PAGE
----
“The idea that creative endeavor and mind-altering substances are entwined is one of the great pop-intellectual myths of our time.” -Stephen King, On Writing.
My boyfriend randomly bought me this book when we first started dating. I love writing but I live for good grammar, prose, style .. so this work was right up my alley. But imagine my surprise when I hit this chapter where Stephen King addresses his own recovery (one of us… one of us…).. and imagine my even further surprise when I heard Laura McKowen reference this book on an episode of Home podcast, and found that she lists it as 1 of “11 Books That Changed My Life”. I’d just like to take this moment to appreciate how the universe really does manifest all we need, if we’d just open our eyes and silence the incessant voices in our heads.
I just love this chapter (35) in his book and I read it and re-read it because it gives me the warm fuzzies. I love to write (have I mentioned that already?) and I always thought my “best work” came from the days when I was all but literally lying on the floor, just completely torn up and empty and absolutely nothing could dull the pain. I would write my truth and then I would share it, “look at all my wounds!” It may appear as a practice in vulnerability, but truly I was just show boating, having some weird pissing contest with the world to show everyone how my hurt was so much more important or special. Fear is a funny thing.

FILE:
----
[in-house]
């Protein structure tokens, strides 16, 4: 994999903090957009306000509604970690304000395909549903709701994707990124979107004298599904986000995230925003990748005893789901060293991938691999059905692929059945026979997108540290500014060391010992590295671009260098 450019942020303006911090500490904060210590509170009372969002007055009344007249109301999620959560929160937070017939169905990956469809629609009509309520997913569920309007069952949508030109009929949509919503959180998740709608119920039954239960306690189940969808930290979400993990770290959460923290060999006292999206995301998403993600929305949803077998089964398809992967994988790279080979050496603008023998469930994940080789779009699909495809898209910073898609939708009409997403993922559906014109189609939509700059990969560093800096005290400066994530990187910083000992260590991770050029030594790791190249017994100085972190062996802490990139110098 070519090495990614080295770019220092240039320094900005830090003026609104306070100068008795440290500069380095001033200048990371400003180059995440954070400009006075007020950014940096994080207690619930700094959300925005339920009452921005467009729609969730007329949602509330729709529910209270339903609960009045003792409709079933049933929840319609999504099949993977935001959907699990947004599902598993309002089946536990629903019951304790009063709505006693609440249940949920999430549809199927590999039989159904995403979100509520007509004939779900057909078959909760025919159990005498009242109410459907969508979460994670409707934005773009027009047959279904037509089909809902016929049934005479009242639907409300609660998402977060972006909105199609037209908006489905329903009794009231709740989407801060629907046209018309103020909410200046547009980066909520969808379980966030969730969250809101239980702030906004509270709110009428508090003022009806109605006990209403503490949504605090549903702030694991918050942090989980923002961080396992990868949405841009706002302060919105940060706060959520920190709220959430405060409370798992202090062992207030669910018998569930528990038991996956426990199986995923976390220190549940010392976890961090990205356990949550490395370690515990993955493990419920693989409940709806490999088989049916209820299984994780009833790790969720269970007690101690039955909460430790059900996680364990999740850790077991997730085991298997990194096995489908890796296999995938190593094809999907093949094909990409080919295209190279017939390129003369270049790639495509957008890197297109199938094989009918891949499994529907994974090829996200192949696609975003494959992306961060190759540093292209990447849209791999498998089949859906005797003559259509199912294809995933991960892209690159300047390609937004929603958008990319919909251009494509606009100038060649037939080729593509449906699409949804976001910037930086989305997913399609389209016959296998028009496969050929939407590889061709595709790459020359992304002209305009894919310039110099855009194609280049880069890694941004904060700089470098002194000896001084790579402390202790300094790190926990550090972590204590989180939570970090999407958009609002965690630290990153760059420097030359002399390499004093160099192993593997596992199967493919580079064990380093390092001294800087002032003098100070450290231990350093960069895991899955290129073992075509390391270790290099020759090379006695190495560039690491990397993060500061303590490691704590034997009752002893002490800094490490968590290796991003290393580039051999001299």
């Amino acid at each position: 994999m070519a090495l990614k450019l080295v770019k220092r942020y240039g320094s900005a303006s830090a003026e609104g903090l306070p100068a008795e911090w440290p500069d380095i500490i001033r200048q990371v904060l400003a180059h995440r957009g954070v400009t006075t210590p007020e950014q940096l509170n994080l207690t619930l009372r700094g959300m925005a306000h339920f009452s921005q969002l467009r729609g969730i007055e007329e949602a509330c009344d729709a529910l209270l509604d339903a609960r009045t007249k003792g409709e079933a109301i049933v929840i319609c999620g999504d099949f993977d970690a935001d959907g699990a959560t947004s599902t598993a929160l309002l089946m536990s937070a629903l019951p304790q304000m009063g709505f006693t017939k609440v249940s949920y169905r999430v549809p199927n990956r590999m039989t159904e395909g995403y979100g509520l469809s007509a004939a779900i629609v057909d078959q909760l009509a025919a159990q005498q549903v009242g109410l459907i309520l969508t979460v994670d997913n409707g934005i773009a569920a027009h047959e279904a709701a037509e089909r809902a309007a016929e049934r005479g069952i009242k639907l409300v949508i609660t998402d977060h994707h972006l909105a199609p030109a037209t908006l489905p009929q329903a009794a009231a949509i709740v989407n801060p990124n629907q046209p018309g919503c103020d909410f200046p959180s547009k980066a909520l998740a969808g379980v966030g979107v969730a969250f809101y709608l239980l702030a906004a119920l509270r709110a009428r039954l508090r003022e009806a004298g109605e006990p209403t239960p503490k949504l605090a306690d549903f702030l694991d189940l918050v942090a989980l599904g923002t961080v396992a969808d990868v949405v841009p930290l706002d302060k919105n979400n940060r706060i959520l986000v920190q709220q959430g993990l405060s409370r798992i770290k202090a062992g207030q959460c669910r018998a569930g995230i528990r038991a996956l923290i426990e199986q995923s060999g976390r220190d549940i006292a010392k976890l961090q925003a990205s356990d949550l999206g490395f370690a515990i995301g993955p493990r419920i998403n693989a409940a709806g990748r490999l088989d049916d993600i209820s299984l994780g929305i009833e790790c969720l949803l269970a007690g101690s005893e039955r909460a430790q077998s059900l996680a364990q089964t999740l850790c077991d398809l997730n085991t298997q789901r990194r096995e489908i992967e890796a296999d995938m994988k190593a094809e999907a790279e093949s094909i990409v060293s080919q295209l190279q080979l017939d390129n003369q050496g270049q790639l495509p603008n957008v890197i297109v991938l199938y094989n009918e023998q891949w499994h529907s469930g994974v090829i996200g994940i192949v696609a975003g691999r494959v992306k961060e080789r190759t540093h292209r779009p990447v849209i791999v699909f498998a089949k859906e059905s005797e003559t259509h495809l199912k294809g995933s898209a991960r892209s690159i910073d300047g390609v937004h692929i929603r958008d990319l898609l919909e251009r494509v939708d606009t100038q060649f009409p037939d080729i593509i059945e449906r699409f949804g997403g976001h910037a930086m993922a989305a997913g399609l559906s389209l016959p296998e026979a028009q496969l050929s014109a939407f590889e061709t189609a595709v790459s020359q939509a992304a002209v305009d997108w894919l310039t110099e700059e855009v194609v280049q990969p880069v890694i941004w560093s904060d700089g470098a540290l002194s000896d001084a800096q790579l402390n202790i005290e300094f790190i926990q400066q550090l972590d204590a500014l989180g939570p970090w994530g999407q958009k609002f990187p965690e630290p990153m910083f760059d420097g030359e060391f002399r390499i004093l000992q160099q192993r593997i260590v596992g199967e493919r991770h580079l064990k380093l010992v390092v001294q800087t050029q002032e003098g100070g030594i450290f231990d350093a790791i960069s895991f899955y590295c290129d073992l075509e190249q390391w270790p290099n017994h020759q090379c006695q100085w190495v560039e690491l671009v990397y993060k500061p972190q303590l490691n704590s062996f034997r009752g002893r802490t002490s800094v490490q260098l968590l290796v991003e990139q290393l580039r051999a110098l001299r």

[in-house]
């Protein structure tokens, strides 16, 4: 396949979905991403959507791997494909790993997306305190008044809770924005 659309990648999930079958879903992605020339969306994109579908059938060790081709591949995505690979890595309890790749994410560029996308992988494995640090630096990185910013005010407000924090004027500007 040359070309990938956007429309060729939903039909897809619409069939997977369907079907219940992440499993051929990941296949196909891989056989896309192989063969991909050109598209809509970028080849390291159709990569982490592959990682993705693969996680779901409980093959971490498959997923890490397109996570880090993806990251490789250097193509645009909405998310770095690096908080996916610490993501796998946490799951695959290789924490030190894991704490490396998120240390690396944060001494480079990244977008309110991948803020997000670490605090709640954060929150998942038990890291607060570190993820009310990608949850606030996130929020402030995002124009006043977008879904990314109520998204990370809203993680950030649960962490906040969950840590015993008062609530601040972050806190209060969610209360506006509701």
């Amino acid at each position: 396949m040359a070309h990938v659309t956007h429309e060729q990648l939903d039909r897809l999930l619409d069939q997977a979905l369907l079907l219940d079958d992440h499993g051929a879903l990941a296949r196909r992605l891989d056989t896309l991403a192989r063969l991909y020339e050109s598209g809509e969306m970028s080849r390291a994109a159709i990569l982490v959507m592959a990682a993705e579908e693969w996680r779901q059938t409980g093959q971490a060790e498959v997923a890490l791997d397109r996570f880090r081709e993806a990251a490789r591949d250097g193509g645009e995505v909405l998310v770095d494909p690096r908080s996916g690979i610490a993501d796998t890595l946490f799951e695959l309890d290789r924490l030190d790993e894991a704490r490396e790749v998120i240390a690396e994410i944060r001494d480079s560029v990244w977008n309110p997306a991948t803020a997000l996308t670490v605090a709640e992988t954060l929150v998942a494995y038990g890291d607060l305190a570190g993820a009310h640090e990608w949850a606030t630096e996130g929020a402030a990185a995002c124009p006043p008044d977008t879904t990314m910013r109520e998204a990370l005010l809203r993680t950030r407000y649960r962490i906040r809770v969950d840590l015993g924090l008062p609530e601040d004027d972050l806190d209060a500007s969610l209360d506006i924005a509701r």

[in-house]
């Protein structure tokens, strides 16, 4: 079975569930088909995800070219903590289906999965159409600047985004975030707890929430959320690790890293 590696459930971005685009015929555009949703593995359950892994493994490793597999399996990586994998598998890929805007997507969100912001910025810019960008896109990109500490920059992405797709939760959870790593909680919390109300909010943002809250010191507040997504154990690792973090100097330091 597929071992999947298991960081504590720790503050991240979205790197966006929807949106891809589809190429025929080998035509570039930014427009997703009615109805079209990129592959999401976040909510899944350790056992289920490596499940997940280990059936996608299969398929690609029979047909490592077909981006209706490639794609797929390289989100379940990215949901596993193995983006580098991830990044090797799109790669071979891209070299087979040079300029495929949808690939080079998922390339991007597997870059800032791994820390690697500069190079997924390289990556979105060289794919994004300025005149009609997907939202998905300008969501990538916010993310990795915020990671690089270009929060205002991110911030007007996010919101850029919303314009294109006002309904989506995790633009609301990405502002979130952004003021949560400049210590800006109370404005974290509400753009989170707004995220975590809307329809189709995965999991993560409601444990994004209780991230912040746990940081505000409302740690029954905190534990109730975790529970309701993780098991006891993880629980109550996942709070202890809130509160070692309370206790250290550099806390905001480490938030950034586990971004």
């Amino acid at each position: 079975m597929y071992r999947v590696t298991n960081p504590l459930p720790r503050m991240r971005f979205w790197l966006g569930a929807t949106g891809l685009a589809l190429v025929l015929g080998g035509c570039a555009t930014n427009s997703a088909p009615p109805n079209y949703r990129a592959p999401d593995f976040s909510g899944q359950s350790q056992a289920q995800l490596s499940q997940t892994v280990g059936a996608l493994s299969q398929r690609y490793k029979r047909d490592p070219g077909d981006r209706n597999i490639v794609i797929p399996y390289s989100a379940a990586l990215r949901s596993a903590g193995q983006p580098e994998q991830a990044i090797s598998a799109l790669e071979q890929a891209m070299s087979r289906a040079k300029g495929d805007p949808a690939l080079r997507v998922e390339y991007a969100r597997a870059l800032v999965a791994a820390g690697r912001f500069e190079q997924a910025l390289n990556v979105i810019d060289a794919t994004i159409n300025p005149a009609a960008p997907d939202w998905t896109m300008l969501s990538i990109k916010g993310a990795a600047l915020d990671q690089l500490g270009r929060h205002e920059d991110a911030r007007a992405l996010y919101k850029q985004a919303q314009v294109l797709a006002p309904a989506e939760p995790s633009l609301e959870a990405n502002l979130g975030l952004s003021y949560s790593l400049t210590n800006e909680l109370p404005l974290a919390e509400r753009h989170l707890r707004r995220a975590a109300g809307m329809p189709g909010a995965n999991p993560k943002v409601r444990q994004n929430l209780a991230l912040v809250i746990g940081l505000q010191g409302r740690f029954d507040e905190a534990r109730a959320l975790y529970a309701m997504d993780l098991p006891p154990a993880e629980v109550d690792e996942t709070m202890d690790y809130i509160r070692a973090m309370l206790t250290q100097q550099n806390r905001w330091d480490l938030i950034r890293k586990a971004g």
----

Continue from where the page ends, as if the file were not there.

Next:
It also serves to humanize an idol and breathe credence into the concept of addiction. I am susceptible, you are susceptible, Stephen King is suceptible. Addiction doesn’t care if you’re a multi-millionaire author or a thirtysomething woman writing in a blog no one really reads or a guy in the streets; as Mr. King so eloquently put it, “we all look pretty much the same when we’re puking in the gutter.”